The first time I heard the words Universal Design for Learning, I was sitting in a Conference Presentation entitled, “What is UDL?” The presenter told us that UDL stood for Universal Design for Learning and that she would be talking more about what Universal Design was throughout her talk. I didn’t know at the time that this presentation would be life-changing for me.
The presenter, Donna Hall, an experienced distance education instructor and instructional designer had us close our eyes as she played part of a video on Quadratic Equations. When she stopped the video, she asked us to open our eyes and explain what the video was about. A math teacher quickly raised her hand. Ms. Hall asked the rest of us in the audience if we understood the video before hearing the math teacher’s explanation. There was immediate laughter and someone said, “Are you kidding?” Ms. Hall then told us that what we experienced was how it is for a blind student taking a math course and having only videos presenting math material to him or her. Next, Ms. Hall handed out 3 X 5 index cards and pencils. She asked us to write our names on the cards using our non-dominant hand. If we were right-handed, we should write with our left hand. If we were left-handed, we should write with our right hand. This was almost impossible. Some cards fell to the floor and some people dropped pencils. Ms. Hall pointed out that this was what it is like for someone with mobility issues or arthritis. The third activity we had to do was to watch a video without any sound of an art instructor demonstrating how to use a lathe for drawing plans for a house. Once again, no one could figure out what the lesson was about. Ms. Hall pointed out that we had experienced what it is like for a deaf person trying to learn in this situation. Ms. Hall pointed out that if the instructors had used the principles of Universal Design for Learning, there would have been multiple ways the instructor would have used to teach the lessons. She told us that Universal Design for Learning (UDL) represents instructional design that strives to meet the learning needs of the greatest number of students. UDL’s basic principles are multiple means of representation, multiple means of expression, and multiple means of engagement. It was after this presentation that I began learning as much as I could about Universal Design for Learning. “Walking in someone else’s shoes is a good idea.”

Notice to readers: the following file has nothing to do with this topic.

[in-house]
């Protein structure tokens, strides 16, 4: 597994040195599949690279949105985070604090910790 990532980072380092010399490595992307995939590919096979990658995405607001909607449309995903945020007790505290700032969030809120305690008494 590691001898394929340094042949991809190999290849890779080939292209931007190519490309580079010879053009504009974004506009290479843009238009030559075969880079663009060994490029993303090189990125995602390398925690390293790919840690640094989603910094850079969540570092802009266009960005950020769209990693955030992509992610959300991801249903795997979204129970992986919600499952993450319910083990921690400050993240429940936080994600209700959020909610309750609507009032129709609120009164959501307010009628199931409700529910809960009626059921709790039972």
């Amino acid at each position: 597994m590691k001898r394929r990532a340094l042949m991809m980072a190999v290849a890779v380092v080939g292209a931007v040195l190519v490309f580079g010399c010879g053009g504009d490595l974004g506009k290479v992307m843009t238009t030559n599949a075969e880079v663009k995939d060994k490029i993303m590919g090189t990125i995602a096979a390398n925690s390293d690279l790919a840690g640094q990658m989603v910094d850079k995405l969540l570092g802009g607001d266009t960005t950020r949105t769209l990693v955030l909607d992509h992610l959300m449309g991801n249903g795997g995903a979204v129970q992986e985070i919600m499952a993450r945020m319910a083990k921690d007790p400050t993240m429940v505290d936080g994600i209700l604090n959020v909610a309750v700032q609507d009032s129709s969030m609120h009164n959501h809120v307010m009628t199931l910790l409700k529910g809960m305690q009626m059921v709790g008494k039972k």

Thanks for letting me share this with you.
Lee Christopher, M.Ed., M.F.A.
Director of eLearning at ACC